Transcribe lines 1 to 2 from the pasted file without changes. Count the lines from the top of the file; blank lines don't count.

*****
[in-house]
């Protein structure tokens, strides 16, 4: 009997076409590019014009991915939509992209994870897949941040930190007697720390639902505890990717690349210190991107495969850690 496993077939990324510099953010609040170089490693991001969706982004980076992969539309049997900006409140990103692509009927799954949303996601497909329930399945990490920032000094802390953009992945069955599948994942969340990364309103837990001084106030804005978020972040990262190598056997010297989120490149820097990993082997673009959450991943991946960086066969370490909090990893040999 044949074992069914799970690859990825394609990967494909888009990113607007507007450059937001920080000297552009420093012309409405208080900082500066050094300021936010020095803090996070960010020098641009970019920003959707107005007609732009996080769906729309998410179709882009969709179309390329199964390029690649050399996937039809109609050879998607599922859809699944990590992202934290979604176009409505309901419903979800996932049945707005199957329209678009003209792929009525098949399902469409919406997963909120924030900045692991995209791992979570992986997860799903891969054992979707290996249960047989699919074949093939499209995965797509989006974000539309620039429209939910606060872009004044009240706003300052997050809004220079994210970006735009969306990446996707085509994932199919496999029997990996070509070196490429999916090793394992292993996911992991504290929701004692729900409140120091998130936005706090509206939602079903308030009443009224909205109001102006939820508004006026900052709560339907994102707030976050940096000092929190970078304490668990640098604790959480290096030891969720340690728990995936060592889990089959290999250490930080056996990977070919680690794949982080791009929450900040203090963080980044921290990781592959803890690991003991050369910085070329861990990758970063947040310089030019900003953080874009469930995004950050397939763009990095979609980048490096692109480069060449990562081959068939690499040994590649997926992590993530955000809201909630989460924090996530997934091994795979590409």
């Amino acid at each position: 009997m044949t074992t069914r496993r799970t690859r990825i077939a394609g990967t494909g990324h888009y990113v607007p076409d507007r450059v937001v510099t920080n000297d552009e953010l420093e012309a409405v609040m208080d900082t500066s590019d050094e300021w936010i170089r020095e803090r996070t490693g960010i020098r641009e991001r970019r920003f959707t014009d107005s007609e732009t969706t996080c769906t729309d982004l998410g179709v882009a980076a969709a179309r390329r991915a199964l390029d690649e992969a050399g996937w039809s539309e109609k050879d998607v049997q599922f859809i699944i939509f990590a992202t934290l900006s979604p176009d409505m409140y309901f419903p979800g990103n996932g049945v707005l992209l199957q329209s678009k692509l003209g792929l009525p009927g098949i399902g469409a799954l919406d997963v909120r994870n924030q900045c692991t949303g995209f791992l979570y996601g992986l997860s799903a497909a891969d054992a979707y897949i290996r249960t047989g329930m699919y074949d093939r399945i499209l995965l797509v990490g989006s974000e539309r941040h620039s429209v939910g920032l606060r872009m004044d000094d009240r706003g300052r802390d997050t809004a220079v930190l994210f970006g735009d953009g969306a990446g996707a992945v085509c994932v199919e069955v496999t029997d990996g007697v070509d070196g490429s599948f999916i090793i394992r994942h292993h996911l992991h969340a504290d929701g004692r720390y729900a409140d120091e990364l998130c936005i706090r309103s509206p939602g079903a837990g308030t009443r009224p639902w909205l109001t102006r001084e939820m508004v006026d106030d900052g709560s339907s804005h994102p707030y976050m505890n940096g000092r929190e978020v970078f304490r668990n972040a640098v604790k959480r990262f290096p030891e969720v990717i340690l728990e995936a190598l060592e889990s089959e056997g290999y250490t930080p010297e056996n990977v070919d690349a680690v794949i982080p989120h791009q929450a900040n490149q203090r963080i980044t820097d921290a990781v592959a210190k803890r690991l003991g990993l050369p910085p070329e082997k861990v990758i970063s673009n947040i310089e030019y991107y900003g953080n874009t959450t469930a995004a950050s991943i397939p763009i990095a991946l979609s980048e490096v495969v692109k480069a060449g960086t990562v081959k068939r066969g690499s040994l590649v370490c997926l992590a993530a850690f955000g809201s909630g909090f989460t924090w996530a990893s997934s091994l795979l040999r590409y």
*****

[in-house]
């Protein structure tokens, strides 16, 4: 009997076409590019014009991915939509992209994870897949941040930190007697720390639902505890990717690349210190991107495969850690 496993077939990324510099953010609040170089490693991001969706982004980076992969539309049997900006409140990103692509009927799954949303996601497909329930399945990490920032000094802390953009992945069955599948994942969340990364309103837990001084106030804005978020972040990262190598056997010297989120490149820097990993082997673009959450991943991946960086066969370490909090990893040999 044949074992069914799970690859990825394609990967494909888009990113607007507007450059937001920080000297552009420093012309409405208080900082500066050094300021936010020095803090996070960010020098641009970019920003959707107005007609732009996080769906729309998410179709882009969709179309390329199964390029690649050399996937039809109609050879998607599922859809699944990590992202934290979604176009409505309901419903979800996932049945707005199957329209678009003209792929009525098949399902469409919406997963909120924030900045692991995209791992979570992986997860799903891969054992979707290996249960047989699919074949093939499209995965797509989006974000539309620039429209939910606060872009004044009240706003300052997050809004220079994210970006735009969306990446996707085509994932199919496999029997990996070509070196490429999916090793394992292993996911992991504290929701004692729900409140120091998130936005706090509206939602079903308030009443009224909205109001102006939820508004006026900052709560339907994102707030976050940096000092929190970078304490668990640098604790959480290096030891969720340690728990995936060592889990089959290999250490930080056996990977070919680690794949982080791009929450900040203090963080980044921290990781592959803890690991003991050369910085070329861990990758970063947040310089030019900003953080874009469930995004950050397939763009990095979609980048490096692109480069060449990562081959068939690499040994590649997926992590993530955000809201909630989460924090996530997934091994795979590409």